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Cryptography basics for embedded developers

Embedded Linux Conference, San Diego, 2016

"If you think cryptography is the solution to your problem,
then you don't understand your problem"

- Roger Needham
Cryptography basics are important
Misuse of cryptography is common source of vulnerabilities
41 of the 100 apps selected [...] were vulnerable [...] due to various forms of SSL misuse. *

Understanding crypto basics will improve the security of devices

Important for anyone using cryptography (e.g. libraries)

Think about security requirements for your product

Can it be attacked? Why would it? How?
Consider how cryptography can be applied correctly to support your requirements

Reduce the risk of your product being compromised

* Source: Why Eve and Mallory Love Android: An Analysis of Android SSL (In)Security CCS2012
About me
Eystein Stenberg
CS/Crypto masters
7 years in systems, security management
Over-the-air updater project for Linux/Yocto
Under active development
Open Source

Reach me after on email or exhibitor hall

The mandatory legal note

Some use of cryptography / software has legal implications

Most notably: export restrictions in the USA

I will only consider technological aspects, not legal ones

Session overview
Our goals

Crypto basics and pitfalls

Signatures & Message Authentication Codes
Secure hashing
Key management

Crypto for embedded

Expensive operations
Attacker motivation

Why would someone attack your product?

Can someone make money from a compromise? How much?

All crime starts with a motive

Your goal is to lower attacker ROI
It is always possible to compromise

Lower Return on Investment (ROI) for attacker; either

Decrease value of successful attack

Increase cost of successful attack

Focus on increasing cost of attack in this session

Decreasing value of attack can be effective too
CIA concepts implemented with crypto primitives

Is there something secret?
Primitives: encryption

Should we detect altering of information?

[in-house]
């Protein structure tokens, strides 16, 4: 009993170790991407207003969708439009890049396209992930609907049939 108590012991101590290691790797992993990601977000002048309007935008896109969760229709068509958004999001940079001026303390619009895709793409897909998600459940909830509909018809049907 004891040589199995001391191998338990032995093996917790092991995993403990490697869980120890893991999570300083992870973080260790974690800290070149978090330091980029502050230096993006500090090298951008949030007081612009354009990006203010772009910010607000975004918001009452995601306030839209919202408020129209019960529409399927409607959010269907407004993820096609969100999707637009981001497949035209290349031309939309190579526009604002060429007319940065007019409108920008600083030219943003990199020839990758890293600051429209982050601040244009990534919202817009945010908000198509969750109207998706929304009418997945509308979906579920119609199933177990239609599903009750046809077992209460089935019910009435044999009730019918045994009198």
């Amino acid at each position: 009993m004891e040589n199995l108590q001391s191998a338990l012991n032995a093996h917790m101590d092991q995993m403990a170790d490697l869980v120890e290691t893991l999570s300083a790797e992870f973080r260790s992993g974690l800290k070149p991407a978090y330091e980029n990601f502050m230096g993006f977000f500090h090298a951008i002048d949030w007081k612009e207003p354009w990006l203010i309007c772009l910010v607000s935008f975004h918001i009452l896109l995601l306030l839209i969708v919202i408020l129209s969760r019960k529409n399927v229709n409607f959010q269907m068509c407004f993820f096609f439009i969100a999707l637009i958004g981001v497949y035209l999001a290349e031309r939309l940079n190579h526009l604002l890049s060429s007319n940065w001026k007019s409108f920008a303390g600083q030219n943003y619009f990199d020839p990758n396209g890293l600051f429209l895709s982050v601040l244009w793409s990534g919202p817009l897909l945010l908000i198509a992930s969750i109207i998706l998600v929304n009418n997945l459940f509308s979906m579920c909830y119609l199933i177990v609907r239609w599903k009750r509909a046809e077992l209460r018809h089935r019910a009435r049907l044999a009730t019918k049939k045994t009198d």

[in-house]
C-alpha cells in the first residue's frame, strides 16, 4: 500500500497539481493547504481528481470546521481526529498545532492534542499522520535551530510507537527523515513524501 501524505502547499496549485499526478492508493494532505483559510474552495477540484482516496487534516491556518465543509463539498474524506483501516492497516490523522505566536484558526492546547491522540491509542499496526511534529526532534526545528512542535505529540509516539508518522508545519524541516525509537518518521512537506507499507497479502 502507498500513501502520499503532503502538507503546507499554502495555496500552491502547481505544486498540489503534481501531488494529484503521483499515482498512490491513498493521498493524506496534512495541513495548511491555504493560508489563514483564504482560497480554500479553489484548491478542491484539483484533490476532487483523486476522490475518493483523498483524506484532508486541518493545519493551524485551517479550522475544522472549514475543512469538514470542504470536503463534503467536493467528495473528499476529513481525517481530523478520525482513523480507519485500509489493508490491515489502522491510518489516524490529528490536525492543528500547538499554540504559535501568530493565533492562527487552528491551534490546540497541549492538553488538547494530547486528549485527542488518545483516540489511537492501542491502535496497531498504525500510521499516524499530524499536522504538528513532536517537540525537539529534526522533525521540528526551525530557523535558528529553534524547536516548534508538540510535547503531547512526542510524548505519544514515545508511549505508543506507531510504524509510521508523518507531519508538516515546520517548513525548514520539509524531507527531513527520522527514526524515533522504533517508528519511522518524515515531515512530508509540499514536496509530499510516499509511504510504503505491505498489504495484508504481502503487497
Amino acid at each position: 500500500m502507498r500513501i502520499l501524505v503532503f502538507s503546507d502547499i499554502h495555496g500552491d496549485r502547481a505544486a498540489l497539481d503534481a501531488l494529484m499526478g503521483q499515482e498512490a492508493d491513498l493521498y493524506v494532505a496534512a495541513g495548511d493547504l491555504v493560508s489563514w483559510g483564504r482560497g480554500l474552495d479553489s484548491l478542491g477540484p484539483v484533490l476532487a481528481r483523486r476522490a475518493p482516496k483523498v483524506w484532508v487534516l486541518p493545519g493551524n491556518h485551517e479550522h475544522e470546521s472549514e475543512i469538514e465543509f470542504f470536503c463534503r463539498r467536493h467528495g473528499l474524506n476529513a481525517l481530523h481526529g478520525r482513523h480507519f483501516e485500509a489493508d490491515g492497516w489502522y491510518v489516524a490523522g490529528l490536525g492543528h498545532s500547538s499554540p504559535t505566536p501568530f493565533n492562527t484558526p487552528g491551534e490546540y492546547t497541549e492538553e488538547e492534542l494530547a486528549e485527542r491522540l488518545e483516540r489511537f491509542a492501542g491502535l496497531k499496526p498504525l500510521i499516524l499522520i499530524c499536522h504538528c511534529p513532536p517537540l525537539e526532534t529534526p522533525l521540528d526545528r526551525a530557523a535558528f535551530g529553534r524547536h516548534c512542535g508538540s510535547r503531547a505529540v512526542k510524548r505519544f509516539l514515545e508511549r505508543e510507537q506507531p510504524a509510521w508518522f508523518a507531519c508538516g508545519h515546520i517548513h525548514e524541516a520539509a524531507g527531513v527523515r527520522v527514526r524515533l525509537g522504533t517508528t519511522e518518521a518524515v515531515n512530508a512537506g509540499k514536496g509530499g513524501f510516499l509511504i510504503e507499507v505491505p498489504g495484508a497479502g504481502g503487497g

Primitives: secure hashing, signatures, MAC not encryption

Do we need to know who create/request information?
Primitives: signatures, MAC
Symmetric encryption: one shared secret key

Cleartext Encrypt Ciphertext Decrypt Cleartext

Use for confidentiality

Efficient, relatively low resource consumption
Typical key & block sizes: 128, 192, 256 bit
Difficult to keep shared things secret
Note block cipher mode when encrypting large volumes of data with same key
Example: AES (Advanced Encryption Standard) + CBC mode
Pitfall: Use insecure symmetric block cipher mode

Original Encrypted with ECB mode Encrypted with CBC mode

Source: Larry Ewing

Asymmetric encryption: public and private key

Cleartext Encrypt Ciphertext Decrypt Cleartext

Use for confidentiality of little data (e.g. symmetric key) with multiple parties
Very compute-intensive operation (~1000 x symmetric)
Large volume of ciphertext can leak information about private key
Advantage over symmetric: safe to share public key with anyone
Examples: RSA (key/block size ~4096 bits), Elliptic Curve (key/block size ~256 bits)
Message Authentication Code (symmetric)

Generation: Message MAC alg. Message Send Message & MAC


Verification: Message MAC alg. MAC2 ?=

Use for authenticity

Efficient, typical key & MAC sizes: 160, 256 bit
Difficult to keep shared things secret
If you need confidentiality too, look at Authenticated Encryption (AE/AEAD)
Example: HMAC-SHA256
Digital signature (asymmetric)

Secure Message Send

Generation: Message hash hash1 Sign Message &

Verification: Message hash hash2 Verify Accept/Reject


Use for authenticity

Less efficient than MAC (~1000x), but no shared secret
Common misconception: signing is encrypting with private key
Examples: DSA (key/block size ~4096 bits), ECDSA (key/block size ~256 bits)
Cryptographically secure hashing
Given hash, infeasible to generate a message
hash Message that yields the hash.

Infeasible to modify a message in such a way